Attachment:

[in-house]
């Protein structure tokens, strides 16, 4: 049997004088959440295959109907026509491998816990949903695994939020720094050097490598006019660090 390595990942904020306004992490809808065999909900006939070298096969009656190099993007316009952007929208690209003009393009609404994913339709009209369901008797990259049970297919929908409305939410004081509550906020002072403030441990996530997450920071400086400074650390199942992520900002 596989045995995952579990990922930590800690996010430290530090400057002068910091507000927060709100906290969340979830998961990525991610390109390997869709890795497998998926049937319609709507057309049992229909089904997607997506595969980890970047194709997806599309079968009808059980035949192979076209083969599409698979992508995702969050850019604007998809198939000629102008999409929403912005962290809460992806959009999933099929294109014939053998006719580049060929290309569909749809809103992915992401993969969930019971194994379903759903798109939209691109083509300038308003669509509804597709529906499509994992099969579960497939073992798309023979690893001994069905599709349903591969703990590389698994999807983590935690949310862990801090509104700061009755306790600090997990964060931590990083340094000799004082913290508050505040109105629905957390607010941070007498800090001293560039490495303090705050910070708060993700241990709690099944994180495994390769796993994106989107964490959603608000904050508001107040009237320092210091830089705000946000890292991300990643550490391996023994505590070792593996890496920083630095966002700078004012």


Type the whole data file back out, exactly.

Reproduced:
[in-house]
């Protein structure tokens, strides 16, 4: 049997004088959440295959109907026509491998816990949903695994939020720094050097490598006019660090 390595990942904020306004992490809808065999909900006939070298096969009656190099993007316009952007929208690209003009393009609404994913339709009209369901008797990259049970297919929908409305939410004081509550906020002072403030441990996530997450920071400086400074650390199942992520900002 596989045995995952579990990922930590800690996010430290530090400057002068910091507000927060709100906290969340979830998961990525991610390109390997869709890795497998998926049937319609709507057309049992229909089904997607997506595969980890970047194709997806599309079968009808059980035949192979076209083969599409698979992508995702969050850019604007998809198939000629102008999409929403912005962290809460992806959009999933099929294109014939053998006719580049060929290309569909749809809103992915992401993969969930019971194994379903759903798109939209691109083509300038308003669509509804597709529906499509994992099969579960497939073992798309023979690893001994069905599709349903591969703990590389698994999807983590935690949310862990801090509104700061009755306790600090997990964060931590990083340094000799004082913290508050505040109105629905957390607010941070007498800090001293560039490495303090705050910070708060993700241990709690099944994180495994390769796993994106989107964490959603608000904050508001107040009237320092210091830089705000946000890292991300990643550490391996023994505590070792593996890496920083630095966002700078004012």